Sunday, February 3, 2013

Was Ben Affleck really snubbed?


No matter what happens in this year's Oscar race, this will be one of those years that we look back on and analyze 10 years from now. The big story so far has been the overwhelming support for Ben Affleck and Argo following Affleck's "snub" for Best Director. With Affleck now adding the DGA prize to its LONG list of awards, I'm starting to wonder if his "snub" really means much in the bigger picture.
First of all, we naturally tend to group Best Picture and Best Director without realizing that they are nominated by completely different groups! Every category apart from Best Picture is only voted on by members within their branch (directors nominate directors, actors nominate actors etc.). When it comes time for the awards themselves, the voting for all the categories opens up to all the members. So when it comes down to it, we can't really say "they obviously didn't like Argo that much, since it didn't even get nominated for Best Director". The simple fact of the matter is, it was the directors that snubbed Affleck, not the Academy as a whole. Looking at the lineup, can you really blame them?
To become a member of the Academy's directing branch, I am certain you have to be a fairly talented, knowledgeable director. Considering the high quality of films and the range of unique auteur work on display, Affleck doesn't really cut it does he? Benh Zeitlin's film is wholly original and shows a clear director's vision, while Amour is displaying Michael Haneke's trademark "cold stare" approach. Ang Lee's Life of Pi is an obvious directing triumph and David O. Russell's Silver Linings Playbook is very much representative of his type of off-kilter ensemble films. Spielberg's direction isn't necessarily showing his unique style, but Lincoln had so many other kinds going for it (biggest Box Office, Lincoln's legacy etc.) that it was a no-brainer.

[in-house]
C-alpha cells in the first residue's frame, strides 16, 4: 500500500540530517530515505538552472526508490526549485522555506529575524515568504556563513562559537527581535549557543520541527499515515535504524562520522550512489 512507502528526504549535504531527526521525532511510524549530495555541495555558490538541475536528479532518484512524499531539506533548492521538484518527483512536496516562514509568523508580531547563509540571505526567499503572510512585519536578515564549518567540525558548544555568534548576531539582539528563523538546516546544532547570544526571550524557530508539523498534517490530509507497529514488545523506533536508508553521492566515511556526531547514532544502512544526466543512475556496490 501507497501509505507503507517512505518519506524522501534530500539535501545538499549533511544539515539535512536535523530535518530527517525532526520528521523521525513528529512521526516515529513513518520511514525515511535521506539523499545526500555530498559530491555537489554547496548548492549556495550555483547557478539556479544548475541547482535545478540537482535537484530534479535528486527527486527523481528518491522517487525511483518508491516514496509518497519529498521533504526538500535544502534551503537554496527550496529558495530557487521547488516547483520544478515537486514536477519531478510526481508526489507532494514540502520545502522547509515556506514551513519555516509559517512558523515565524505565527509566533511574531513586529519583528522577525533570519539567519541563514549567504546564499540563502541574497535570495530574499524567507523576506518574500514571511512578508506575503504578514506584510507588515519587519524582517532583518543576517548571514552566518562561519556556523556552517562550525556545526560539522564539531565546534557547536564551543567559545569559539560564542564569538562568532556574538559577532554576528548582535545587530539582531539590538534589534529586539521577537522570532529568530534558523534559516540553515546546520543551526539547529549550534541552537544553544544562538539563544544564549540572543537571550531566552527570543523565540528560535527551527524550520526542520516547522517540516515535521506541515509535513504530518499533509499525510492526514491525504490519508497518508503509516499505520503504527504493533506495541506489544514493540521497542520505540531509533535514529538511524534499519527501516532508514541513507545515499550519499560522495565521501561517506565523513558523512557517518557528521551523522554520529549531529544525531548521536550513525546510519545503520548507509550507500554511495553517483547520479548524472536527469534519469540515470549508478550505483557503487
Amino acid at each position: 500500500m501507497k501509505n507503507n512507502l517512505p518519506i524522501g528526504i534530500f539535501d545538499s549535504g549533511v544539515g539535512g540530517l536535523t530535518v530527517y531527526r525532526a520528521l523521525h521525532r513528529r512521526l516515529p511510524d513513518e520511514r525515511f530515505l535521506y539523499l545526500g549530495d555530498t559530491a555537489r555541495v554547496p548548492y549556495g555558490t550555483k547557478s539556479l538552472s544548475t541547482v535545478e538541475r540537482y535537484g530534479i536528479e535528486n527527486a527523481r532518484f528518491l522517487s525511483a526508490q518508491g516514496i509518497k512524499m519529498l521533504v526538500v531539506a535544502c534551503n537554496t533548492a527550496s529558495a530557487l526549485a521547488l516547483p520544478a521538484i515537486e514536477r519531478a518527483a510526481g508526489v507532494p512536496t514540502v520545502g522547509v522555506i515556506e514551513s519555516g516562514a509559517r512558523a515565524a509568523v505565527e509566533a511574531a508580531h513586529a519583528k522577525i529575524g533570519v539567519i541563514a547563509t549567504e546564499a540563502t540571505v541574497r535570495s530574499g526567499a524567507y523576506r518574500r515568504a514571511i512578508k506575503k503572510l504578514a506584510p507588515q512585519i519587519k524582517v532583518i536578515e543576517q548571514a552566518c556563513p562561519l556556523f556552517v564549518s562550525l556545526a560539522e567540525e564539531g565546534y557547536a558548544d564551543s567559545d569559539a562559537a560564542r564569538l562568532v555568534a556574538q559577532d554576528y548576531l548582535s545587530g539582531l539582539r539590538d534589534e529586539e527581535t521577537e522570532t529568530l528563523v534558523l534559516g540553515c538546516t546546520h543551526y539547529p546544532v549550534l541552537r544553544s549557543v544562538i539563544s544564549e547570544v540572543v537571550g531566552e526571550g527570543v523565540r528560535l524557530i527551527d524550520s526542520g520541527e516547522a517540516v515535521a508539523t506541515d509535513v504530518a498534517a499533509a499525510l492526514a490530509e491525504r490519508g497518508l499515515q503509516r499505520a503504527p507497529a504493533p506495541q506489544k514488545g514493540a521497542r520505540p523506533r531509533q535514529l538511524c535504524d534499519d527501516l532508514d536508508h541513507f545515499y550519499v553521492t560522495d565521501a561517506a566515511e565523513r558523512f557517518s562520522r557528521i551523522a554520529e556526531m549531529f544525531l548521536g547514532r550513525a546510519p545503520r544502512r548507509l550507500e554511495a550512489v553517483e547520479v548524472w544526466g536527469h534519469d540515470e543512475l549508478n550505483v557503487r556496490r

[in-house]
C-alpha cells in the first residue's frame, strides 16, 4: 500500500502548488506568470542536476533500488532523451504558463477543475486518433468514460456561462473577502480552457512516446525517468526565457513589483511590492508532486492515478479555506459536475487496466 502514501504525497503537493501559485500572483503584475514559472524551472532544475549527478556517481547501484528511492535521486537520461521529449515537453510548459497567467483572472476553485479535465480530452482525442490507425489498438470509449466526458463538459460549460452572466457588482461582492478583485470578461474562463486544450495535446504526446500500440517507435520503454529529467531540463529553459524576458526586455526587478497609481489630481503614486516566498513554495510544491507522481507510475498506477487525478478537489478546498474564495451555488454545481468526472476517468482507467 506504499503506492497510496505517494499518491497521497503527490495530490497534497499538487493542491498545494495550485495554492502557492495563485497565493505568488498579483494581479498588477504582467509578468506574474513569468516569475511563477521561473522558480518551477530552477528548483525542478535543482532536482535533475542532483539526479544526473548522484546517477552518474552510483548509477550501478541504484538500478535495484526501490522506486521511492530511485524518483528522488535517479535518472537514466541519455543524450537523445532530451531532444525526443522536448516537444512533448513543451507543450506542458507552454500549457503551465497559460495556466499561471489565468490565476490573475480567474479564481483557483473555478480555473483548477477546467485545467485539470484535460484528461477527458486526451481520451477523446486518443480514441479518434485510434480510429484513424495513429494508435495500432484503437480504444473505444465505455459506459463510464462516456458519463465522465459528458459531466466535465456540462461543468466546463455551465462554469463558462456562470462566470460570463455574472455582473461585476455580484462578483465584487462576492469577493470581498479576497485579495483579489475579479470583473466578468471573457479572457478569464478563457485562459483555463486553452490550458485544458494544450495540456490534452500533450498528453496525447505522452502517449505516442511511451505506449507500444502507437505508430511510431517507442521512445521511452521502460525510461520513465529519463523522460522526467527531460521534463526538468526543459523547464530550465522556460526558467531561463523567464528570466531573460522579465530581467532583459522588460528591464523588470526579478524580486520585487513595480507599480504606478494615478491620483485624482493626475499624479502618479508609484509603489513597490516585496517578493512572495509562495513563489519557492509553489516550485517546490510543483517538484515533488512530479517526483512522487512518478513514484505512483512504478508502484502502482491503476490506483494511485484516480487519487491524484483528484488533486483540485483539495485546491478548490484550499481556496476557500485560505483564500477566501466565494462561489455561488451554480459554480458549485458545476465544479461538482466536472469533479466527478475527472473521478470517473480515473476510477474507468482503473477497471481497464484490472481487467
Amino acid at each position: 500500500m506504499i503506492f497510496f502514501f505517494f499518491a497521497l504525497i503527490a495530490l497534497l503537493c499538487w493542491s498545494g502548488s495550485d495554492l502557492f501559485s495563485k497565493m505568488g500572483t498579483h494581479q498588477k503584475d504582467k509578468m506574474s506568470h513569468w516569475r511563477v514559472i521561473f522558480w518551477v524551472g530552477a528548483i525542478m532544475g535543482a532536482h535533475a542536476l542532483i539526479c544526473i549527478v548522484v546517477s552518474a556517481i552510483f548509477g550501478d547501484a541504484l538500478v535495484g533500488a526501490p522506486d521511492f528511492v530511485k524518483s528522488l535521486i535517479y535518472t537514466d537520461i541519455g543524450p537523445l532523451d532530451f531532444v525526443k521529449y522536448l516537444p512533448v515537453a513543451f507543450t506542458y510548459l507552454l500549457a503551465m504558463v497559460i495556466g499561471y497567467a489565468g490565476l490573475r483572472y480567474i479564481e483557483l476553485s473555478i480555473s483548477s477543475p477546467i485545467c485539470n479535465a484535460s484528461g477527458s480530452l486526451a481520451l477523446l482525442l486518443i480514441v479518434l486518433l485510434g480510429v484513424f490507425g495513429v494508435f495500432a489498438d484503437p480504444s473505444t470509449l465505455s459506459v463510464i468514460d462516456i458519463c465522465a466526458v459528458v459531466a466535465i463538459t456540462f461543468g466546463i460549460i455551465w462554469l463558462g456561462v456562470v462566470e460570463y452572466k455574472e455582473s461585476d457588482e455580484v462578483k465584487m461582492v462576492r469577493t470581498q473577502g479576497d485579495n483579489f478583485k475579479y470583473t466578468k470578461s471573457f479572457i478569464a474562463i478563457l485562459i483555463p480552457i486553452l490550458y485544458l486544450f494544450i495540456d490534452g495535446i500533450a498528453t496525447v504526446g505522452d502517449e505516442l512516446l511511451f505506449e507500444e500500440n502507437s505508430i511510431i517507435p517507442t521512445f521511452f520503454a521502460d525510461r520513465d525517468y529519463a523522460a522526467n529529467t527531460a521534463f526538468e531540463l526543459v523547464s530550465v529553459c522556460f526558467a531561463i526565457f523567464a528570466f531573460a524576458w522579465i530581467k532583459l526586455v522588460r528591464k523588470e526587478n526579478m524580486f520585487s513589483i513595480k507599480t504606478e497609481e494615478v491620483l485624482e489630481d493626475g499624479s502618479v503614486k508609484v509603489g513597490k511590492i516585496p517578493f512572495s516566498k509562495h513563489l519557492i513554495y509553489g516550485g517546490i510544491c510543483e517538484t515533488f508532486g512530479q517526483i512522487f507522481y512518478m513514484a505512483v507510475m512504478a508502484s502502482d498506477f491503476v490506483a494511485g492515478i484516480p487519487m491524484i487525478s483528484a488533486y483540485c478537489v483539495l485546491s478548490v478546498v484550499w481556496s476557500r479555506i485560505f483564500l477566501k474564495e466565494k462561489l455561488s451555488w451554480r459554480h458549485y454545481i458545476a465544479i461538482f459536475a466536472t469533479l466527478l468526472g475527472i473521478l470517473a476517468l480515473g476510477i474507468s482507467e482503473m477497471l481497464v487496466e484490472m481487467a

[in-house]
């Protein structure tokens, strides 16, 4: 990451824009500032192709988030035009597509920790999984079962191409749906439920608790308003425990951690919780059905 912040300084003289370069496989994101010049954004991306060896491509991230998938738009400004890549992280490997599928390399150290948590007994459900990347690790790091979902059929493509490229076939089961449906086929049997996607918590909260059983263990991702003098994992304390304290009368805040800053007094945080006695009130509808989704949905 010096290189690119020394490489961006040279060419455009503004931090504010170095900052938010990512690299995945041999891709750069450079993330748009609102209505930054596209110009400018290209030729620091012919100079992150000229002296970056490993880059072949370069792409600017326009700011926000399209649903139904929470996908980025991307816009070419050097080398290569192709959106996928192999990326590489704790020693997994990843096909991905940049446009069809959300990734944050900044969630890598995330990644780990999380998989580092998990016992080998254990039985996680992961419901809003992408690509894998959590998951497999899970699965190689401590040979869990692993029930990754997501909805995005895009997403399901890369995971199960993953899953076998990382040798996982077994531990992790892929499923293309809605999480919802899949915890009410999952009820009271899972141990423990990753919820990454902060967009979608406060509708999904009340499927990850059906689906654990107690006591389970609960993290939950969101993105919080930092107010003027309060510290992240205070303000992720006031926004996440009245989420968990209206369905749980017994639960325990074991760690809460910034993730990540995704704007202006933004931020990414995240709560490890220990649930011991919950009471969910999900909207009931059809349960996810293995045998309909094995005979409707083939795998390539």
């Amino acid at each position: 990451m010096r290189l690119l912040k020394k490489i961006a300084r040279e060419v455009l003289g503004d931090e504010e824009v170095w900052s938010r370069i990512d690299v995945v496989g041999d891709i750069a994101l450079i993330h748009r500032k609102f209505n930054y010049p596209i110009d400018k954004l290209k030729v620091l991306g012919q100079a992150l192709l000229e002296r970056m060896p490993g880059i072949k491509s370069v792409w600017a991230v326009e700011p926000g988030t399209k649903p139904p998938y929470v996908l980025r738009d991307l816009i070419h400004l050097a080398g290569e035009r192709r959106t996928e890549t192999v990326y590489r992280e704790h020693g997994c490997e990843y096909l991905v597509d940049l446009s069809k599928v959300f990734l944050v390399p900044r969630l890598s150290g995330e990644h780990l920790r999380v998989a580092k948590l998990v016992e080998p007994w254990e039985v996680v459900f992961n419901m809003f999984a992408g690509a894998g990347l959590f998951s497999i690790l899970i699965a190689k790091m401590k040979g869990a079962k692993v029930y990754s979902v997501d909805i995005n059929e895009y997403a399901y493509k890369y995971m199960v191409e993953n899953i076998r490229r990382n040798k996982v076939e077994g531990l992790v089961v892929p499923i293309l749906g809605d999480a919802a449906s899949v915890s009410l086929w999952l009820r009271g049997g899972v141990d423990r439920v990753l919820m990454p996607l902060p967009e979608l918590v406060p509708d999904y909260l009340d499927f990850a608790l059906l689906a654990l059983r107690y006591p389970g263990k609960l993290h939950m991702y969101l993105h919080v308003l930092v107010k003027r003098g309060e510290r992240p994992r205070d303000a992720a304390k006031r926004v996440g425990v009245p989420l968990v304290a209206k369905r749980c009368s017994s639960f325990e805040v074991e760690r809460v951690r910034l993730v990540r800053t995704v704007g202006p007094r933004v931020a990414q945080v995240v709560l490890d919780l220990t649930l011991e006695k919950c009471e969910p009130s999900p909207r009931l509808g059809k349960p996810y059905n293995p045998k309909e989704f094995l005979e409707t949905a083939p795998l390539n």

Compare these films to Argo and you realize it really isn't a "director's" film. Even during its big release back in October I pointed out in my review that the film works so well because of the screenplay rather than the direction. I am sure the director's branch felt the same way. They probably liked the film too(as evidenced by it winning the DGA!), but they didn't feel the need to praise the directing. Just last year we had a good example of the high-mindedness of the directing branch. We all know Tree of Life was nowhere near being in the Top 5 for Best Picture (that Best Cinematography loss revealed a lot), but it wound up with a Best Director nod. Add in all the other branches and you would certainly get a different Best Director lineup. The measly 6% that nominate Best Director surely doesn't represent the general taste of the Academy.
Now, stats and history indicate a rarity of Picture-Director splits, which should give hope to films like Lincoln and Silver Linings Playbook, but therein lies our other conundrum. With Argo winning EVERY Best Picture and Best Director so far, how do we even know which film is nipping at its heels? With that in mind, I think it's going to be hard to gather troops around a single film to take down Argo for Best Picture. Come Oscar night, I feel confident (at the moment) to say that Argo will join Wings, Grand Hotel and Driving Miss Daisy as the only films to win Best Picture without a Best Director nomination.